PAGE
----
If authorities in Florida demand the passcode for your iPhone, giving them the incorrect one will net you 180 days in jail. But claiming you forgot? That's apparently a get-out-of-jail-free card. Christopher Wheeler is suspected of abusing his daughter, and detectives believe his phone contains images of her injuries, the Miami Herald reports. Wheeler was sentenced to 180 days in jail Tuesday despite swearing he already gave police his passcode. The passcode he gave didn't work. Another Florida judge on Tuesday accepted Wesley Victor's excuse that he couldn't remember his phone's passcode 10 months after his arrest, ruling there was no way to prove whether he did or didn't remember it. Victor is accused of using stolen sex videos to extort a Snapchat celebrity.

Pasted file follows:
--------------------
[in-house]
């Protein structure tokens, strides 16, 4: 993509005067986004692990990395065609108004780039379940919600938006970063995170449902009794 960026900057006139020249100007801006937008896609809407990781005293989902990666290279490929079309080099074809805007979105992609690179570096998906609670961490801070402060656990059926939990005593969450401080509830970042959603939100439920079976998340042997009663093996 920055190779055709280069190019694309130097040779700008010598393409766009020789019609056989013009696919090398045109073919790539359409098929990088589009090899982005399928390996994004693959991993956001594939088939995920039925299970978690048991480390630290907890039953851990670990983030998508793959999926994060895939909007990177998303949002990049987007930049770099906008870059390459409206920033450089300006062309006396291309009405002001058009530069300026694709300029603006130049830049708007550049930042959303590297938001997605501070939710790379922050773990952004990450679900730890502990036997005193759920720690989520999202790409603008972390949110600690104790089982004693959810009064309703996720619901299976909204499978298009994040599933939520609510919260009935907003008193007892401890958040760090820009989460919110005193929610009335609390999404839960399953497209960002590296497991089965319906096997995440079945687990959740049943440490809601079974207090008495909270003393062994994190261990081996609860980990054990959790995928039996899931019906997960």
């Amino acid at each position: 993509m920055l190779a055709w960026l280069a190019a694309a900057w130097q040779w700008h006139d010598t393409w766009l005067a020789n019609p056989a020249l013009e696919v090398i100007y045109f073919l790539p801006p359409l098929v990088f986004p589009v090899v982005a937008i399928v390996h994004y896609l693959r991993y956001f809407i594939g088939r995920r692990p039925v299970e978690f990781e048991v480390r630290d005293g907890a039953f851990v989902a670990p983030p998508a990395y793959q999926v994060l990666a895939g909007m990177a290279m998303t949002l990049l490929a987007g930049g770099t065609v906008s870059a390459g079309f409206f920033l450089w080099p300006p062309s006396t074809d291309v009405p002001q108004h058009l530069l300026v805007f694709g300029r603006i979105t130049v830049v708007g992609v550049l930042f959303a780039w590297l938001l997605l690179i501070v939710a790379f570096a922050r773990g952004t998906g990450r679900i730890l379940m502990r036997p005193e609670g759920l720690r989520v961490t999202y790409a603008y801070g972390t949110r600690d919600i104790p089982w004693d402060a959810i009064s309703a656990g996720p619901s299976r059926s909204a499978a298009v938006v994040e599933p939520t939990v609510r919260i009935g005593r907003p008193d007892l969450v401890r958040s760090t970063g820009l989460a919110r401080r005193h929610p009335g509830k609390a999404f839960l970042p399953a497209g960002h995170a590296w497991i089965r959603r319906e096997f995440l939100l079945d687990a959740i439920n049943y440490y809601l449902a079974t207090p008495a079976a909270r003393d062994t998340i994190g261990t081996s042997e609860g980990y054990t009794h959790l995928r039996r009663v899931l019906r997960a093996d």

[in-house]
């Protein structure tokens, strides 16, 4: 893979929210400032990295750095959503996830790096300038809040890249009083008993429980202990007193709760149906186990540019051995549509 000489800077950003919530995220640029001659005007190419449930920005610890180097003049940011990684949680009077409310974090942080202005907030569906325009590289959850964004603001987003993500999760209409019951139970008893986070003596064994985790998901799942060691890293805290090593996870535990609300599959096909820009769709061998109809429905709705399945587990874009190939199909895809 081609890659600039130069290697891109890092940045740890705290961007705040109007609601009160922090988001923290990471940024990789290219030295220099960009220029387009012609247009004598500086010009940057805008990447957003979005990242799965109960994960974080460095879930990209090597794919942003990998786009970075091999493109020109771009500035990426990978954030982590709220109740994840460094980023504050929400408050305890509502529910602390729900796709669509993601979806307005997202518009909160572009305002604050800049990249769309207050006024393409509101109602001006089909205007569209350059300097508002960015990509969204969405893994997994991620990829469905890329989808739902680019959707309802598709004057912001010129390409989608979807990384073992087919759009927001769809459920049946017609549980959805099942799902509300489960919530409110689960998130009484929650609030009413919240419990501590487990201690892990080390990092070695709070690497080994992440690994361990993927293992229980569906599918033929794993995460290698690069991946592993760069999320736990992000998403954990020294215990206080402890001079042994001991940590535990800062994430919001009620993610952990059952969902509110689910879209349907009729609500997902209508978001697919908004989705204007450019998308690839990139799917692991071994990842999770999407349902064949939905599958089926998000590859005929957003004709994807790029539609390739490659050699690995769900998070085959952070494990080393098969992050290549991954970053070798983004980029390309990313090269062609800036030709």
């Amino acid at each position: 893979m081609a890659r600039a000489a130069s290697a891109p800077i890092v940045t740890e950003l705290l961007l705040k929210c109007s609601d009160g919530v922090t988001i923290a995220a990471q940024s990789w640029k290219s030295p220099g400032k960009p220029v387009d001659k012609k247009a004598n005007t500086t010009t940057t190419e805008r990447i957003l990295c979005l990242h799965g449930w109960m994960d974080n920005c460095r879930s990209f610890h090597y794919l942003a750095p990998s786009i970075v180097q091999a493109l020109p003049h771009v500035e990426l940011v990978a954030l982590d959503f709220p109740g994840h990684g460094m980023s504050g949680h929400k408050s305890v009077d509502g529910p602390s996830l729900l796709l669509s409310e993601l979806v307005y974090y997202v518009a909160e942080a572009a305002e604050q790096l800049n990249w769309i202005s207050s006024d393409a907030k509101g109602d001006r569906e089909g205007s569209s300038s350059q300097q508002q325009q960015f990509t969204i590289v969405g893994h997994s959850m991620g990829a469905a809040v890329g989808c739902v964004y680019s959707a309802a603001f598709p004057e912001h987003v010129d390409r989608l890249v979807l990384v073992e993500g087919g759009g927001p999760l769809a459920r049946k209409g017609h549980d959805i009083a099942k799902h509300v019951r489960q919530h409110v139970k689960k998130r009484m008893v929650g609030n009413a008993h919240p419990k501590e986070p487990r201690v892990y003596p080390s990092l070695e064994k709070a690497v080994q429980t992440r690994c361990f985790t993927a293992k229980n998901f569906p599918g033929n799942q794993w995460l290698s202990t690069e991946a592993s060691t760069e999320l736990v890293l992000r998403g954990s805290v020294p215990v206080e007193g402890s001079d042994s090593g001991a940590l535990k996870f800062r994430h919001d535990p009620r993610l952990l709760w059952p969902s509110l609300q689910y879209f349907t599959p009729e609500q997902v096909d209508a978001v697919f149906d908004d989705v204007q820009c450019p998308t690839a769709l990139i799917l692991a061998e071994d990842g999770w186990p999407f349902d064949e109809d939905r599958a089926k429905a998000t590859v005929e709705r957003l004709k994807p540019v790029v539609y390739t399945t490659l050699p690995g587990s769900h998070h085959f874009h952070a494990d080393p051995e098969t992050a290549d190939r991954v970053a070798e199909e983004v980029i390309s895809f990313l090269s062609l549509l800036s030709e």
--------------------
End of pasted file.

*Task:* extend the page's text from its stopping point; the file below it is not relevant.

Courts in Florida—and around the country—are struggling with the issue of law enforcement's access to protected devices. Last year, a trial judge in Florida ruled that being forced to give up a phone's passcode violates a suspect's Fifth Amendment rights against self-incrimination, Reason reports. A state appeals court rejected that argument, stating a phone's passcode and its contents are different things. "This is definitely a question that is percolating in the lower courts and will eventually make its way up to the Supreme Court," an attorney specializing in technology tells CNN. Until that time, there will be no "clear answers" on the issue. (To unlock a dead man's phone, police turn to 3D printing.)